session musician to make everybody’s lives easier during the recording process;
this especially includes the producer. Therefore, the less time that the
producer or artist has to spend telling the session musician what type of sound
to get or what style of part to play, the better. If you walk into the studio,
plug in, and right after asking the golden question that I mentioned earlier
have the perfect sound and are playing the perfect part for that style of music
as dictated by the top 40 charts, then you are going to keep getting hired.
Your goal as a session player is to help your client achieve whatever their
goals may be, and, consequently, to arm yourself with the knowledge that it
takes to get them there.

Top 40 Pop Radio:

Let us look at an example. If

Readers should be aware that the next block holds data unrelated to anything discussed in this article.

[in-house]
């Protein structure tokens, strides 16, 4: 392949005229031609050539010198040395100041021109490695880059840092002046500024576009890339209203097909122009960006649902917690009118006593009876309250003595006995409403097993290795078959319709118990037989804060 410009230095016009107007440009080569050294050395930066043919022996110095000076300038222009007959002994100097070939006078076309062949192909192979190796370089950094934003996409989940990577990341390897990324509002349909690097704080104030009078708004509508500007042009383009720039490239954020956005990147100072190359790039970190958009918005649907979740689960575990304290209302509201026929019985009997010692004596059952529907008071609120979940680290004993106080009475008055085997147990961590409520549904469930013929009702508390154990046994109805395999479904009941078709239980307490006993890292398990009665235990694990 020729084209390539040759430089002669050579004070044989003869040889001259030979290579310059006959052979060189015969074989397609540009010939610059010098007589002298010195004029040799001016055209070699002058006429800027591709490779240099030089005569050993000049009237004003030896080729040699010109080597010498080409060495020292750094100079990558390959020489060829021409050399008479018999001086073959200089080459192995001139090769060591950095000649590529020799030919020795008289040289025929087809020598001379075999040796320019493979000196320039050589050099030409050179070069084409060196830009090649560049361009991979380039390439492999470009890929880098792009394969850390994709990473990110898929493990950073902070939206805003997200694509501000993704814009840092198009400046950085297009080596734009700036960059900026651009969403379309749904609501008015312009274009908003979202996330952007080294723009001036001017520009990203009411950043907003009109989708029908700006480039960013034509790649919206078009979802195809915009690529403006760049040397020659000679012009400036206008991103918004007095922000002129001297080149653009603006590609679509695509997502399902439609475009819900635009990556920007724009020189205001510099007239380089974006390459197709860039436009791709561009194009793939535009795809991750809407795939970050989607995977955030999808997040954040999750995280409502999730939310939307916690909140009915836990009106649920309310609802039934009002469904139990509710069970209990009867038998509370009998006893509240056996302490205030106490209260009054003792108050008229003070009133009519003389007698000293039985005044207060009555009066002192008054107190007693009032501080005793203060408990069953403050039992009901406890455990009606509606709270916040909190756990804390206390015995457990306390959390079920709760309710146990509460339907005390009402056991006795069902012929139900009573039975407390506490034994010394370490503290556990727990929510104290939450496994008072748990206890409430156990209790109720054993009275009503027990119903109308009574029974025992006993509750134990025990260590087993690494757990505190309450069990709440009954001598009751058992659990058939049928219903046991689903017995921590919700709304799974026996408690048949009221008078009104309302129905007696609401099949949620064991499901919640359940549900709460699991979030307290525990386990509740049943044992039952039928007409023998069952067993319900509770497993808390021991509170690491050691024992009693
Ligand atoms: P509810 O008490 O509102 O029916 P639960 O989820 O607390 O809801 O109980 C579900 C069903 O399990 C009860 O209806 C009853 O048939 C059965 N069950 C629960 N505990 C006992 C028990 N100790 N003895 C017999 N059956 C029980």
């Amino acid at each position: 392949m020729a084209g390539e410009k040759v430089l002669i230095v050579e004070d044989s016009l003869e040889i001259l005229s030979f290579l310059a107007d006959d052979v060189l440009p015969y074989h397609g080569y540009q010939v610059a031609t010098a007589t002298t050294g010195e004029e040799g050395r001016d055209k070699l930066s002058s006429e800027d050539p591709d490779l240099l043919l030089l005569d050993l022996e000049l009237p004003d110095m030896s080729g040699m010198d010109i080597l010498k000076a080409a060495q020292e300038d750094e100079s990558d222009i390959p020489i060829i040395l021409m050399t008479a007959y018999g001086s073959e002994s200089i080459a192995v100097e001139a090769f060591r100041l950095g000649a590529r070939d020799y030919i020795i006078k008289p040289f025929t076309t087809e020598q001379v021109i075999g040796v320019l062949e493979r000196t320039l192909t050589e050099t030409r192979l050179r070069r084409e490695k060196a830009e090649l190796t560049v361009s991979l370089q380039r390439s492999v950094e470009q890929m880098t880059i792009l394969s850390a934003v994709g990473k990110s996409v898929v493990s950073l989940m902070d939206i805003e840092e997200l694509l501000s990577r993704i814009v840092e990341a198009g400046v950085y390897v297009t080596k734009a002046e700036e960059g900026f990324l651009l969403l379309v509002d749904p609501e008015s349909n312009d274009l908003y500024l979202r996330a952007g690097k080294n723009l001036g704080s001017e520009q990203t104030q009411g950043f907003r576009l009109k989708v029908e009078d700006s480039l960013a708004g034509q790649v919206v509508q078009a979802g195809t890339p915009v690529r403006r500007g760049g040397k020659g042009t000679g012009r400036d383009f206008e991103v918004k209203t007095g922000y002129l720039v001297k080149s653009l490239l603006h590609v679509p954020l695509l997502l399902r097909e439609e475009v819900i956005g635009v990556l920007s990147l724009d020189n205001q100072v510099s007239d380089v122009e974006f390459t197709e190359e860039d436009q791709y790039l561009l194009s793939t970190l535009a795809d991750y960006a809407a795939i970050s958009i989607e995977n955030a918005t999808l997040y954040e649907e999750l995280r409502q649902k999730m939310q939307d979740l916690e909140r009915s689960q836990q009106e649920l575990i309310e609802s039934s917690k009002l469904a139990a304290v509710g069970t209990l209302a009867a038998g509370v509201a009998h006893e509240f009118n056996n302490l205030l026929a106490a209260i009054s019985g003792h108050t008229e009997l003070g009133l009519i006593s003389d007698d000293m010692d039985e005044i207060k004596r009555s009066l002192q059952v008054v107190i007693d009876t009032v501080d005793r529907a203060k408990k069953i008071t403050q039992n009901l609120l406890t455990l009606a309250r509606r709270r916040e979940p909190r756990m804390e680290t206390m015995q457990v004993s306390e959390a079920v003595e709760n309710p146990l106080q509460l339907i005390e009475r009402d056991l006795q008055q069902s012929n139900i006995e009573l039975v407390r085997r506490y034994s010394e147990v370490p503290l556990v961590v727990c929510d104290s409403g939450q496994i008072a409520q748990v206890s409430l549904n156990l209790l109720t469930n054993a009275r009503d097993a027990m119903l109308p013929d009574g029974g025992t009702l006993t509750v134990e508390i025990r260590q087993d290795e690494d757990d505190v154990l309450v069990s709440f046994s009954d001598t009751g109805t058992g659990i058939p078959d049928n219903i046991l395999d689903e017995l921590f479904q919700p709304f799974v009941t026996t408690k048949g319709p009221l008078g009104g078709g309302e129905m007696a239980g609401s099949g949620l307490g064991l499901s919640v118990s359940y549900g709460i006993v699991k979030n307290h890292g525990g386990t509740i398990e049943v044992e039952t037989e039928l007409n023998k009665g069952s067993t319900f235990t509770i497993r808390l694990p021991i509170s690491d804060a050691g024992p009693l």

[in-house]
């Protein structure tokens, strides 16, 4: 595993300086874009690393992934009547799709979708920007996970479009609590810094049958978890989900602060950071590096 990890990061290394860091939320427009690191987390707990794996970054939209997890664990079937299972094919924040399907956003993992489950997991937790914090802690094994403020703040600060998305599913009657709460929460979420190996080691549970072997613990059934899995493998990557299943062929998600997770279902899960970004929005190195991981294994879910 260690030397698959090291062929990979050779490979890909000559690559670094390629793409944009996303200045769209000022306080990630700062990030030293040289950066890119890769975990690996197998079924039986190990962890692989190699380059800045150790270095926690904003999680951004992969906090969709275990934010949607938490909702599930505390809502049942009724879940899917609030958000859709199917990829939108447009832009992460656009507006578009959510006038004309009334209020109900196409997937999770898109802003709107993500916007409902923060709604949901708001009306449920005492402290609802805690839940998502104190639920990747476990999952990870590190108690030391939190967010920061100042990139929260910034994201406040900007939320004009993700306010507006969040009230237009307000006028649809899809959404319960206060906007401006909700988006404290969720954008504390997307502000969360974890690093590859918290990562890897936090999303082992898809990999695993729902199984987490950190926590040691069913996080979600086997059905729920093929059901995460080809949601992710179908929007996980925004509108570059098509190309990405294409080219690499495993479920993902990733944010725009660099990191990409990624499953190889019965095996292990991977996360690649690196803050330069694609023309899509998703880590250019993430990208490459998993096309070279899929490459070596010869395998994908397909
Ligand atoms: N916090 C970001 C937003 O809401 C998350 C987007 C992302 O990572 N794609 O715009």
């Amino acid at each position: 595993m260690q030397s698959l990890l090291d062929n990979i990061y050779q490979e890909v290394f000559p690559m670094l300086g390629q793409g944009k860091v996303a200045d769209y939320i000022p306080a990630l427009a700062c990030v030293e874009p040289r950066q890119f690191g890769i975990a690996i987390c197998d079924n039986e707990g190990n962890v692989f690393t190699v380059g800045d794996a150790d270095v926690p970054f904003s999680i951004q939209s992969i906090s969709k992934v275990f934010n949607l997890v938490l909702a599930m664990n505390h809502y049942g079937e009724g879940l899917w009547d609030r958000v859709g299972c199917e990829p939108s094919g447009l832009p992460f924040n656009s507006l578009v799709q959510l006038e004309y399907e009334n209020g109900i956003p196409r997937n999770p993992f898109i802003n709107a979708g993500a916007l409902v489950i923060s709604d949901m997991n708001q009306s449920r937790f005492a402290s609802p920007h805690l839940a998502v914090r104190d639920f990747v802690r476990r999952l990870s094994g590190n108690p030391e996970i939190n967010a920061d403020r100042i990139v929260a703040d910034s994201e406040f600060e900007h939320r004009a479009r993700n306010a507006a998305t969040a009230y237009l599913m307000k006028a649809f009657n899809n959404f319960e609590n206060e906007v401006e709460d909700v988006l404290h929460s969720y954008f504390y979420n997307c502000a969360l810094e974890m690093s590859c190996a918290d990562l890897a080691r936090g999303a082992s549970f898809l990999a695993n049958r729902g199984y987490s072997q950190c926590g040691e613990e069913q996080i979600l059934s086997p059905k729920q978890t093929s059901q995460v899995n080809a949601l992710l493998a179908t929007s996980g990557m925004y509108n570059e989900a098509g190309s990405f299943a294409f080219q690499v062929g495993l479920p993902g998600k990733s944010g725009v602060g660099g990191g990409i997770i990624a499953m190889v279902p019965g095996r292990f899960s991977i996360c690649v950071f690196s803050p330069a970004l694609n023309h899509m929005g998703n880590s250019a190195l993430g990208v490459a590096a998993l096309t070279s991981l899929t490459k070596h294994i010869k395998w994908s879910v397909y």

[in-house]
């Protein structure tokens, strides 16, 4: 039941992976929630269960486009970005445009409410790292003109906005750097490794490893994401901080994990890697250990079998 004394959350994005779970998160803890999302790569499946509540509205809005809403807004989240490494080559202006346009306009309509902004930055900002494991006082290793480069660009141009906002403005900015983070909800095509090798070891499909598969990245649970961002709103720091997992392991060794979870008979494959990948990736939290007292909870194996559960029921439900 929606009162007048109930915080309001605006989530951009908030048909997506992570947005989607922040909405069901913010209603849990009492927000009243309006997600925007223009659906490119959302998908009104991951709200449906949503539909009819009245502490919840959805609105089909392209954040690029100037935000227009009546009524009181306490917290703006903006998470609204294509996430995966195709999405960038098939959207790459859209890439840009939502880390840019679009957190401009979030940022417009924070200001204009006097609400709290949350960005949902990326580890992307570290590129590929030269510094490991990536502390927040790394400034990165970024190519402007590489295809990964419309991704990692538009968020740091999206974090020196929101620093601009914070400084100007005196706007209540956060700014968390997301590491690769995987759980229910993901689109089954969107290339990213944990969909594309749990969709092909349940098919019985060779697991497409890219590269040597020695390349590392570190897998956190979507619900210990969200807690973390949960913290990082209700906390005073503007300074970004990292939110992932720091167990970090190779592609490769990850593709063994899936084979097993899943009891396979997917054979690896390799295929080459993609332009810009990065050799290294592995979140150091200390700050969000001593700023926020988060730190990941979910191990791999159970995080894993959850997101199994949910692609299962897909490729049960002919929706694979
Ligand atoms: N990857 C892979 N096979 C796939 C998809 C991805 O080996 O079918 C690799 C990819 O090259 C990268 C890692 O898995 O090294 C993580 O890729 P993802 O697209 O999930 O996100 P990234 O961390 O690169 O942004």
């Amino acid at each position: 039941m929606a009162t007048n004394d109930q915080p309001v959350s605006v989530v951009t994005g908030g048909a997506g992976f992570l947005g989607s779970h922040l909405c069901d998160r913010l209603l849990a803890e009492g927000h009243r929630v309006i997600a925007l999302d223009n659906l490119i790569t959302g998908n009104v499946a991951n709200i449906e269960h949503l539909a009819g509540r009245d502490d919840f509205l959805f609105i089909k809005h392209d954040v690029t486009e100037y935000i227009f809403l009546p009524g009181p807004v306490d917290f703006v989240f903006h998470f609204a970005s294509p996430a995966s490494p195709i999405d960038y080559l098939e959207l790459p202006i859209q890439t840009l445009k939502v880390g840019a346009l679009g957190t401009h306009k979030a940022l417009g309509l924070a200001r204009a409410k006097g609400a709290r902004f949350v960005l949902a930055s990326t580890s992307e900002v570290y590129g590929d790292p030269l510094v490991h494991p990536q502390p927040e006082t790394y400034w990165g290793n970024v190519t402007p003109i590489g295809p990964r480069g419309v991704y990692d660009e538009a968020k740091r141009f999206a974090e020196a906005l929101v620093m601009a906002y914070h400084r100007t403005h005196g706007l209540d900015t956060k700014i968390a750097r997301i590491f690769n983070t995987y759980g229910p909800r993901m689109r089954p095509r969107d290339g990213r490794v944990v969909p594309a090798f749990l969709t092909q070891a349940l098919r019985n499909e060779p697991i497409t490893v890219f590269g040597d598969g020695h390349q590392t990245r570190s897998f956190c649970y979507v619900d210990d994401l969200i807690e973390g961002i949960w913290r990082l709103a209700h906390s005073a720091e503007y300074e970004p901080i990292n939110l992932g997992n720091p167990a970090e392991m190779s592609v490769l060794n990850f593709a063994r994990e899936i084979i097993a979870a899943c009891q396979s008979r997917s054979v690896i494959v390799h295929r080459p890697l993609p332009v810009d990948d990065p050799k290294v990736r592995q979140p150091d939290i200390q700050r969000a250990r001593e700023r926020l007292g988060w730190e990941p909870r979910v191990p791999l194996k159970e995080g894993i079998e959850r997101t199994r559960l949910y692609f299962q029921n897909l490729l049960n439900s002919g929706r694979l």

your client were to say that they were sending their song to Top 40 Pop Radio, then
it would be important for you to know what role your instrument plays in that
radio format. In my case, I am a session guitarist. So, I will use guitar as my
example for this article. The first thing that I will attack is tone. Right now
(September 2013), in Top-40 Pop Radio, guitars are very clean sounding.
However, they are not completely clean, more on the clean side of a mid-gain
sound. So, generally speaking, if a pop radio station like 95.3, 104.9 or 94.5
(The main pop stations in my area, Vancouver) were to receive a song with full
sounding distorted guitars, even if they 
didn't sound that heavy, they would
likely pass over the song. However, occasionally you will get an exception to
the current rule set by radio. So, obviously your client always gets the final
word on everything. An example of a song that breaks the current clean guitar
mold set by radio is
Berzek by
Eminem, which currently (Sept 19